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HomeContentsOnline exhibitions > Frederick Gutekunst: Scenery on the Pennsylvania Rail-Road (ca 1875)

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Frederick Gutekunst
Scenery on the Pennsylvania Rail-Road
(ca 1875)
 
  

Album of photographs documenting the Philadelphia, Middle, and Pittsburgh divisions of the Pennsylvania Railroad, incorporated in 1846. The consolidated company sought to build a trunk route from Philadelphia to Pittsburgh through the Allegheny mountains in order to compete with the Erie Canal for freight traffic. In 1854, rail passage through the Alleghenies via the "Horse Shoe Curve" was achieved and spurred the establishment and growth of the several towns depicted along the route.
 
Photographs include railroad tracks, locomotives and railcars, railroad equipment, bridges, tunnels, rock formations, mountains, passes, mills, furnaces, coal and steel works, hotels, Victorian-style residences, wooden dwellings and sheds, canal houses and canals, telegraph poles, townscape, farmsteads, marshland, rivers, and wooden fences. Several images, particularly views of stations, also depict posed figures, including an African American man at the Haverford College Station (No. 140). Details in other photographs include rail tracks with a water trough (No. 7); amateurishly hand-painted advertising text on a wood fence (No. 36); the "Exchange Hotel" near the Allegheny Tunnel in Galitzen (No. 61); men seated on the cow catcher of a partially visible locomotive at the grade on the Tyrone and Clearfield (No. 84); a gazebo-style pavilion at Bedford Springs (No. 199); oil tanks and drums (No. 123); the Pennsylvania Gas Coal Co. Office, a pedestrian bridge crossing over a creek, and the “Tom Smith Peanut Man” shed near Irwin Station (No. 138); the “Columbia” barge (No. 147); a "Water-Line of Boston" sailing vessel at the terminus at Delaware City (No. 151); the Martin Landenburger mill in Landenburg (No. 158); and the greenhouse attached to the residence on the Louella estate in Wayne (No. 162).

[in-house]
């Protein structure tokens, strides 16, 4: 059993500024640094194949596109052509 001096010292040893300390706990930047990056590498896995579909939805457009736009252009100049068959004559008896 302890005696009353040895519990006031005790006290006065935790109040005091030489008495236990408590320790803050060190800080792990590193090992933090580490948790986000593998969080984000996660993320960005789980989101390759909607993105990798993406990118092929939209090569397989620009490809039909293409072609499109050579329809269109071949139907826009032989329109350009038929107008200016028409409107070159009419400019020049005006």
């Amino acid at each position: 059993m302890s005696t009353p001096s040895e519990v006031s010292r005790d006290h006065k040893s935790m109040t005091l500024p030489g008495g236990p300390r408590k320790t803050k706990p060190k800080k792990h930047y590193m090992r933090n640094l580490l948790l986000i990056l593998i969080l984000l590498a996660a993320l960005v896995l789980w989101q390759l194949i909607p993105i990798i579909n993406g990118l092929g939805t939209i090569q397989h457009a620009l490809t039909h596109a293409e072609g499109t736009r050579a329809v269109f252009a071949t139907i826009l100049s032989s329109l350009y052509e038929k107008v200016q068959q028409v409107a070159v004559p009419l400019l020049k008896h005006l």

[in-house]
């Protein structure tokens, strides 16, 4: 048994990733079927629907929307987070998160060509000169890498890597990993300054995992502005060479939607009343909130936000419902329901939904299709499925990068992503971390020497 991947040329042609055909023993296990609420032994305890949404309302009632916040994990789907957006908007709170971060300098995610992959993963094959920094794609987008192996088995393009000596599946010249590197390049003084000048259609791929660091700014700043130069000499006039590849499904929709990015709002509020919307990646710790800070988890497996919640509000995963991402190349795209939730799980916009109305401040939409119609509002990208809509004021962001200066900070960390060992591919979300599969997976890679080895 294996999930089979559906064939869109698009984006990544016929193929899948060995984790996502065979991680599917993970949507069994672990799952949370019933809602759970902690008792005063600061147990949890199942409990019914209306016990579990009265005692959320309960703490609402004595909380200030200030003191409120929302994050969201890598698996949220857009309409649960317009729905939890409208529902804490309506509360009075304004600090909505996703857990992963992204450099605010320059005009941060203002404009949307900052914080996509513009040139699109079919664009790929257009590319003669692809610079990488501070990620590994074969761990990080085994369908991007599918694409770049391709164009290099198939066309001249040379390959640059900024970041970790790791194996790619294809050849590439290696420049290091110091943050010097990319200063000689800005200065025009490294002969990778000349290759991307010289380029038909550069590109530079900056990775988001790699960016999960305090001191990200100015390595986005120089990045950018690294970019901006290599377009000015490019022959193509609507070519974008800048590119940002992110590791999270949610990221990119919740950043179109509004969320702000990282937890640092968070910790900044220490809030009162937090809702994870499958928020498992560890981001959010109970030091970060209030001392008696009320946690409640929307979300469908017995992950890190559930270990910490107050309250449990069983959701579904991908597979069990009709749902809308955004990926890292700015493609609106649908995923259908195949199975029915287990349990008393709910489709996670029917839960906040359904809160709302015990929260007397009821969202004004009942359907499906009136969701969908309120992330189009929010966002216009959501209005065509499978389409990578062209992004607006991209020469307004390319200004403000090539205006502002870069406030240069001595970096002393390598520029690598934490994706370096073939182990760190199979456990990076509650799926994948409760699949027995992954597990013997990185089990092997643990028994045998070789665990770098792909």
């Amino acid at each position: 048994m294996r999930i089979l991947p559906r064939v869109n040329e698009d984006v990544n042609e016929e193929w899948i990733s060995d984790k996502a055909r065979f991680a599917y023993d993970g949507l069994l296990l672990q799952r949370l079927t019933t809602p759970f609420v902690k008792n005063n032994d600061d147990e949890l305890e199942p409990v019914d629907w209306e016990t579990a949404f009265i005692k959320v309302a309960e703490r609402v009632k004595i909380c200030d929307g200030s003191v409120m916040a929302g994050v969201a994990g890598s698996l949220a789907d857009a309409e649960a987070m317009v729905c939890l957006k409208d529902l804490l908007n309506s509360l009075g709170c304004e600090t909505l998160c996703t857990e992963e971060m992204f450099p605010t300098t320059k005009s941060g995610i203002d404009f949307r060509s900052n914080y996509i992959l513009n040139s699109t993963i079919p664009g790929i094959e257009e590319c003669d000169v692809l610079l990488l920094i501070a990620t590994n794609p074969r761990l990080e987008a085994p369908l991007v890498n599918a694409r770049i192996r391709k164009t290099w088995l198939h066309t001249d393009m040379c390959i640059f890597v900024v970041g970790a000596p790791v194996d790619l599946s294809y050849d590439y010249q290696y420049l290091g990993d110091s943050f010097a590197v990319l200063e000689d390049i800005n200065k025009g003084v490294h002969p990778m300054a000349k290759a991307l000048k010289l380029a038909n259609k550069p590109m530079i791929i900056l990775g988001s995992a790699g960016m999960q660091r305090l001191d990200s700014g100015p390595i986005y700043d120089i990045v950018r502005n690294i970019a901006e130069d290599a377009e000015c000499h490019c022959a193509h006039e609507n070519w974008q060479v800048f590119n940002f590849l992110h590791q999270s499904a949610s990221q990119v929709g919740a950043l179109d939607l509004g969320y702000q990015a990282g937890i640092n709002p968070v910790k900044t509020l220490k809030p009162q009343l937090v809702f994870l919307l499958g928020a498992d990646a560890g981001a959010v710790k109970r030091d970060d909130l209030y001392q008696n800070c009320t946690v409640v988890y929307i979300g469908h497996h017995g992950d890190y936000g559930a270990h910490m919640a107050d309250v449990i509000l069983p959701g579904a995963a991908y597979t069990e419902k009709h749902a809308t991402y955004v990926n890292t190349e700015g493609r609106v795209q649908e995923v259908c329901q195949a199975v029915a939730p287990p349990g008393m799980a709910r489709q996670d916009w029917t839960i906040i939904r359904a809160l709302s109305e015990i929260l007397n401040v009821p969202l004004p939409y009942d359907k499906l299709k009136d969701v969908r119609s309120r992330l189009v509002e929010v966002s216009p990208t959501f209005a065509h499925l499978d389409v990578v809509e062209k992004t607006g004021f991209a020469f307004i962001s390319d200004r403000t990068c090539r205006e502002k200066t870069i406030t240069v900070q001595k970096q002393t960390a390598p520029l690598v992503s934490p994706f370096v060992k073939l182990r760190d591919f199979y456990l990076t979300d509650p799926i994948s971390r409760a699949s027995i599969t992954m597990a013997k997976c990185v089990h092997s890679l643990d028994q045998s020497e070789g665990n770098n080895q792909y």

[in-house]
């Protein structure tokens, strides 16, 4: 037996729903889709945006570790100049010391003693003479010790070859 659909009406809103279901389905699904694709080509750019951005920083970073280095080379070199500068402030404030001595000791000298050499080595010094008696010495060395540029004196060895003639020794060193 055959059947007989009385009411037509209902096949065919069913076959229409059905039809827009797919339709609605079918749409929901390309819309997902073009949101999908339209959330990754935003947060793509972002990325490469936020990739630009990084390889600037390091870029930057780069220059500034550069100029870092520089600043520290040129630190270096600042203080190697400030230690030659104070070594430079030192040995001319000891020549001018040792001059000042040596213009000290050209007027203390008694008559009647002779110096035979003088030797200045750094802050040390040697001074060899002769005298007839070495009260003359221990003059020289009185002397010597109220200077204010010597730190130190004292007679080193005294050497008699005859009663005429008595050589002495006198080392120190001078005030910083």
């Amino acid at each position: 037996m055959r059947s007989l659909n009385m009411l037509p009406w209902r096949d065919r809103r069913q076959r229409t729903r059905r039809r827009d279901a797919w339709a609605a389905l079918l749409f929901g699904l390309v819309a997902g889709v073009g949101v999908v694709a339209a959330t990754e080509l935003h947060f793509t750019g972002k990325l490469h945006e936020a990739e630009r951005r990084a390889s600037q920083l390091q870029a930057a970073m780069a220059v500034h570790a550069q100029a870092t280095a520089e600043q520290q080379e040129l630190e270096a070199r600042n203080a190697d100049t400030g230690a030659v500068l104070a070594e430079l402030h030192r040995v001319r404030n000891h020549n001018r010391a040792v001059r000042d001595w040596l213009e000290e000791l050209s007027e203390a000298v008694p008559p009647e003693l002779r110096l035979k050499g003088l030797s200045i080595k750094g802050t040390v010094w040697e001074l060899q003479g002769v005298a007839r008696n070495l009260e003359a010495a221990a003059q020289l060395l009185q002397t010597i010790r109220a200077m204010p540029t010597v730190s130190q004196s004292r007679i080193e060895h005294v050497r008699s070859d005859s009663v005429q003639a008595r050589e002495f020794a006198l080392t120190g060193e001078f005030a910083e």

Gutekunst, a prominent Philadelphia photographer, published a series of Pennsylvania Railroad views stereographs in 1875. 
  

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